“House GOP Leaders Consider Four-Year Debt Limit Deal”

Do these guys know how to capitulate, or what?

13 posted on 01/15/2013 8:36:07 AM PST by Road Glide
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To: Qbert

Oh, those responsible adult Republicans are at it again.

“Dad, we maxed out the credit card, so we need another one.”

“We don’t think it’s a good idea, but here is another one. Don’t let it happen again. And I mean it this time.”

14 posted on 01/15/2013 8:39:36 AM PST by EricT. (The GOP's sole purpose is to serve as an ineffective alternative to the Democrat Party.)
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To: Qbert
This is just an example of why so many people are done with the republican party and the entire broken system.

15 posted on 01/15/2013 8:42:29 AM PST by ThermoNuclearWarrior (
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To: Qbert

Ugh. This country is doomed unless God chooses to intervene.

16 posted on 01/15/2013 8:49:55 AM PST by MEGoody (You shall know the truth, and the truth shall make you free.)
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To: Road Glide

Yup. This is firing the first salvo of the latest republican cave.

17 posted on 01/15/2013 8:56:11 AM PST by HeartlandOfAmerica (Get in touch with your galtitude!)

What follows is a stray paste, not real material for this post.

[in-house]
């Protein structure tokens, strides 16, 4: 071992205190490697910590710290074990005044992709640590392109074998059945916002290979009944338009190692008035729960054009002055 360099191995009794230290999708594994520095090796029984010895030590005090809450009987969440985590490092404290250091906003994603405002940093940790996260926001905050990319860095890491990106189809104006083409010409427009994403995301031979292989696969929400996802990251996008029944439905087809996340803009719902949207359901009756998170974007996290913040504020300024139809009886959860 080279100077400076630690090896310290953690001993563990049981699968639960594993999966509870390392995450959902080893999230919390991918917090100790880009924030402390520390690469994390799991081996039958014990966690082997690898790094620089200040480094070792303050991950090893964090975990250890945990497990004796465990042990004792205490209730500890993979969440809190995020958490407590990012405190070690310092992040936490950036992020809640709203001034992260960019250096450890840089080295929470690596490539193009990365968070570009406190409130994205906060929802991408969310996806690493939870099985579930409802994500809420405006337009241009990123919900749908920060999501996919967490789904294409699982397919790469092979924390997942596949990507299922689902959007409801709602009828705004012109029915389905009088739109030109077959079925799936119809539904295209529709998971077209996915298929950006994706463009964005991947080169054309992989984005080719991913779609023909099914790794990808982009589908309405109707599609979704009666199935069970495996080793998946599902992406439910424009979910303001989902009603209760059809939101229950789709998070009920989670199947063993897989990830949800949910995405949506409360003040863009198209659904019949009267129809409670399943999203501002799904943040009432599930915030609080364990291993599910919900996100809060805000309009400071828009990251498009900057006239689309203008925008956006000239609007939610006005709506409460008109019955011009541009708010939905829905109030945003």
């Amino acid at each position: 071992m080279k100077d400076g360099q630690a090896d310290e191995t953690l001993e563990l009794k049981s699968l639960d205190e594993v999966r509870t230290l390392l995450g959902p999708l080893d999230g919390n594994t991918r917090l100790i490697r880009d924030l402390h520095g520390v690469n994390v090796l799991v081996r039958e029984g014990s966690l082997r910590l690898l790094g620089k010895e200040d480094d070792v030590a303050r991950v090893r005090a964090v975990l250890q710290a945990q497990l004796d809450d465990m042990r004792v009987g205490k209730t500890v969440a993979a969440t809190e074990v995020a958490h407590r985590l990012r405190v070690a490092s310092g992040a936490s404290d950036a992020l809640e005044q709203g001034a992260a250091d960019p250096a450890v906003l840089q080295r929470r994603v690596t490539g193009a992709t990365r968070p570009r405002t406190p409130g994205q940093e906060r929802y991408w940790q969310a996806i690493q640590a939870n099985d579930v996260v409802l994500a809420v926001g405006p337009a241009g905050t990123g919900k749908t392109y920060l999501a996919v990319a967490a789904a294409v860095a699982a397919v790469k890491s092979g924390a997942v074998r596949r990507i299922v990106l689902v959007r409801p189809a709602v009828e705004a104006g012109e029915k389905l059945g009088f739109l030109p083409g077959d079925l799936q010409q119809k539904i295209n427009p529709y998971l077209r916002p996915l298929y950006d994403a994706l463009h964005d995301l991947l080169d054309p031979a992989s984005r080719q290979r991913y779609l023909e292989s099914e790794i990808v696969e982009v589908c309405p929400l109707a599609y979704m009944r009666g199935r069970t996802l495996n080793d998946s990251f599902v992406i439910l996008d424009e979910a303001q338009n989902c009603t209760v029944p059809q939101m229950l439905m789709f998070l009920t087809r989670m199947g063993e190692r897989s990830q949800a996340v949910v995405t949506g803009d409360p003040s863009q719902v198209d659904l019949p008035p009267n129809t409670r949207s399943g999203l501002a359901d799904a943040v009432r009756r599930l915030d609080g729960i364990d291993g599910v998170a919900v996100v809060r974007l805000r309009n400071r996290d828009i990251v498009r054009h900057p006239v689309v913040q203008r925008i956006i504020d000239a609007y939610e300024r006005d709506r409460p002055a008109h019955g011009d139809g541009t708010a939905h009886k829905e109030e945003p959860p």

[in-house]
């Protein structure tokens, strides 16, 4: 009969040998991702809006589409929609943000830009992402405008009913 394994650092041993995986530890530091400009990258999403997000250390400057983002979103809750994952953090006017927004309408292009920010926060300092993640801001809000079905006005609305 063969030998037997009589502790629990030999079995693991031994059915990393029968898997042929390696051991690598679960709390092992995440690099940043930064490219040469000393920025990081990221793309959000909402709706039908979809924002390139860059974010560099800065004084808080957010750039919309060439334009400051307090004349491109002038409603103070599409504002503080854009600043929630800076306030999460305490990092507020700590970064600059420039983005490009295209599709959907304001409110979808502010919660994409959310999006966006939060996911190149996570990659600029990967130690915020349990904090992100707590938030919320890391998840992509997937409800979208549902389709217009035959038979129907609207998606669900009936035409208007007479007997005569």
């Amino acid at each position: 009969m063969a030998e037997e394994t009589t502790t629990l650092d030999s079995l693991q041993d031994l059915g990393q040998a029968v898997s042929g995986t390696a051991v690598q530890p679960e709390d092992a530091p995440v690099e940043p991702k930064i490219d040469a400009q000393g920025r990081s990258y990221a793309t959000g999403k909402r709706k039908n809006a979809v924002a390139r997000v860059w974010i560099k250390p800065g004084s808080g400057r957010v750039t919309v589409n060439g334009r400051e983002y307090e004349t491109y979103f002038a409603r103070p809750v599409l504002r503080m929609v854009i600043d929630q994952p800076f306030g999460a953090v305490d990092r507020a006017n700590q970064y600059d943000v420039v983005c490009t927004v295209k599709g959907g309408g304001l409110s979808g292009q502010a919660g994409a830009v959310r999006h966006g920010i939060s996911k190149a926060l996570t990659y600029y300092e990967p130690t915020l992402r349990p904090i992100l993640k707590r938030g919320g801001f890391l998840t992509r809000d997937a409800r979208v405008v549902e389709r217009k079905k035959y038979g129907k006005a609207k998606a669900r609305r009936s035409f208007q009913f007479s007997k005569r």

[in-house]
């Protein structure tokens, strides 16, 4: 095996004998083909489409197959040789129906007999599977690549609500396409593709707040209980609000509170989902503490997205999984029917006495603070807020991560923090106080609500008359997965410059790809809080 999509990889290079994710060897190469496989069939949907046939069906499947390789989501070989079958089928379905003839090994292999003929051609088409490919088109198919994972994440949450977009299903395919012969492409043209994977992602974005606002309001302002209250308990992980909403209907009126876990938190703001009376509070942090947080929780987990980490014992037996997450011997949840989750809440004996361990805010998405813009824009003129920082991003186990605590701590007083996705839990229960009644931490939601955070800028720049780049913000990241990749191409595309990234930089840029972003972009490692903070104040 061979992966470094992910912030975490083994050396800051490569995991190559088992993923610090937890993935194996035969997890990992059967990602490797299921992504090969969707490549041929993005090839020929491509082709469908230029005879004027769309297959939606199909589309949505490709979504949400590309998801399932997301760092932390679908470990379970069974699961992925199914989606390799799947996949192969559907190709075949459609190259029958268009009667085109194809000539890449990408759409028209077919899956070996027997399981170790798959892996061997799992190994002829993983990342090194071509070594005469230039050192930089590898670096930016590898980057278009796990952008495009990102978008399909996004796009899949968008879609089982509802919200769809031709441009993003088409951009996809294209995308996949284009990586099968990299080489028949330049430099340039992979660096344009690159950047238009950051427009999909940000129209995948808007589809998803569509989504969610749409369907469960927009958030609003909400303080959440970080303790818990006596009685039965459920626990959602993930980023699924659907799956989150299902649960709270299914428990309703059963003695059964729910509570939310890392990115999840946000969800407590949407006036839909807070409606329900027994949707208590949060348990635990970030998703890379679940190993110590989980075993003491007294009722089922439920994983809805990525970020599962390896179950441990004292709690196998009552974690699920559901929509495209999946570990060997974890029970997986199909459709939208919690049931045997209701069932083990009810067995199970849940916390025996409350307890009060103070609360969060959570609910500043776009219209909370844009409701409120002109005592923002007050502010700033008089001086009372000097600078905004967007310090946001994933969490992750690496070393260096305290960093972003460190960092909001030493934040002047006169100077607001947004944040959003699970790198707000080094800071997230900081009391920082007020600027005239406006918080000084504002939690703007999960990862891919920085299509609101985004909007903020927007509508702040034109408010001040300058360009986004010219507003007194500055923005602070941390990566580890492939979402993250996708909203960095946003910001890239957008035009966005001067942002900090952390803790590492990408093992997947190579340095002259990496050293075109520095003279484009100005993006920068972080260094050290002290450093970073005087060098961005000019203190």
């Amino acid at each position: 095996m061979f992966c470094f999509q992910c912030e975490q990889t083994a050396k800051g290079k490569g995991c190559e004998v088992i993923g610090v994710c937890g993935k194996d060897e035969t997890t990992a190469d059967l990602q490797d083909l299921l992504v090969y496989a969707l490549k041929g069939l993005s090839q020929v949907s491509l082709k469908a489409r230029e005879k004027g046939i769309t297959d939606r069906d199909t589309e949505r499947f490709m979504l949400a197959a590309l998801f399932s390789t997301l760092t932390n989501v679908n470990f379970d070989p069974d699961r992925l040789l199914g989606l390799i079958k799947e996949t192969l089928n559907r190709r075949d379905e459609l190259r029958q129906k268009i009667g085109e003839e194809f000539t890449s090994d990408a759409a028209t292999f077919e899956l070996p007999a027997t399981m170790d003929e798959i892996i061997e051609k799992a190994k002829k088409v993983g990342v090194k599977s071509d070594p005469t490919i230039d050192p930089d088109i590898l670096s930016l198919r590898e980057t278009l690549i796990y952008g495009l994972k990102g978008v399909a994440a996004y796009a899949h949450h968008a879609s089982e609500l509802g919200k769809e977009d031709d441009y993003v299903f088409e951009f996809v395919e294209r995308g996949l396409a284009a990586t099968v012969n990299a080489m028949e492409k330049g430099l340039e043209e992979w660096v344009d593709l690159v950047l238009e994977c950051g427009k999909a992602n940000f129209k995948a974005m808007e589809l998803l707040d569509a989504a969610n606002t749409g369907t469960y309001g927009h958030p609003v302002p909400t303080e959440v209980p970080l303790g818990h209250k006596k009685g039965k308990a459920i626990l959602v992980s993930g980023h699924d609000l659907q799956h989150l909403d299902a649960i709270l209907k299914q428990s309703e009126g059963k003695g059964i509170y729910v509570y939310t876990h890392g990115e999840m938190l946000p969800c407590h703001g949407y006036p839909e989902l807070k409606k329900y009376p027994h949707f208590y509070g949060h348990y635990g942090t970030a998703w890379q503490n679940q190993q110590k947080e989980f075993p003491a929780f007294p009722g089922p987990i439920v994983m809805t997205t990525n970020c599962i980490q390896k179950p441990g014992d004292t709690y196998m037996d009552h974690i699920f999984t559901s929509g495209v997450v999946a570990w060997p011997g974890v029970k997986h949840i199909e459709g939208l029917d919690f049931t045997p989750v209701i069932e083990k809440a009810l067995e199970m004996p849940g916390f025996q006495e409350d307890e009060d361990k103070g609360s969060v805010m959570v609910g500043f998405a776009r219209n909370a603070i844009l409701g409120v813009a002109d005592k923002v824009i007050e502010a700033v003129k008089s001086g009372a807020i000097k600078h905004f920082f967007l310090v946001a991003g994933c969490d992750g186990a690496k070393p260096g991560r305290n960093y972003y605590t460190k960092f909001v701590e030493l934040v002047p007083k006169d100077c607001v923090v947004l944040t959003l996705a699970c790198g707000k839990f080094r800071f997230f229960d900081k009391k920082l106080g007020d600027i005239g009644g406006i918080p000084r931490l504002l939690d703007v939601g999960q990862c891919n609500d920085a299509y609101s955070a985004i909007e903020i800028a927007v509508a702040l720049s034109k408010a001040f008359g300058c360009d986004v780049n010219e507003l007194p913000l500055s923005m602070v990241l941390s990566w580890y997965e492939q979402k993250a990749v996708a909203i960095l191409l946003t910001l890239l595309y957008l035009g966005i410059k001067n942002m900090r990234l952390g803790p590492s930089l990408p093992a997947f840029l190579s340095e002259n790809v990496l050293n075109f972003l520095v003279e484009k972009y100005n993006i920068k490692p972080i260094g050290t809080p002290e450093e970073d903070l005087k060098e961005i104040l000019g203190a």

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To: Qbert
Due to the pressure from many interests groups found on both sides of the aisle (Sometimes working in conjunction), any debt ceiling will not be honored. The only time a “balanced budget” will be reached is when the Treasury/Congress starts defaulting due to massive debt and do not have anymore tricks up their sleeves, so to speak.

In essence, we are just in an economic free fall where clouds obscure the ground so we don't know when we will produce a bloody blot.

One thing is for sure, we better not cut the military (Waste or inefficient areas are ok to cut) or promising defense tech, because we will need that stuff when the default starts and this global economy crashes down to reality.

18 posted on 01/15/2013 9:06:19 AM PST by rollo tomasi (Working hard to pay for deadbeats and corrupt politicians.)
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To: EricT.

Last time Republicans were fiscally responsible was Harding who chose to “do nothing”, only cut taxes/spending (Mostly war related) and leave the government out of the stimulus arena. Most historians/people think Harding/Coolidge were bad Presidents and tied both of them to government interventionalist Hoover who did a total 180 degrees, lol, we are so screwed.

19 posted on 01/15/2013 9:15:55 AM PST by rollo tomasi (Working hard to pay for deadbeats and corrupt politicians.)
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To: Cincinatus
I wonder if these bozos really believe they have this power — no wonder things are so screwed up.

Hate to break the news but the House did exactly that with health care, and Boehner used that to shut down Bachman's attempt to defund the bill.

The democrats funded the travesty through 2014 and now you know why the Senate has not attempted to pass a budget. No budget no amendments, that could defund their communist agenda.

20 posted on 01/15/2013 10:39:51 AM PST by itsahoot (Any enemy, that is allowed to have a King's X line, is undefeatable. (USS Taluga AO-62))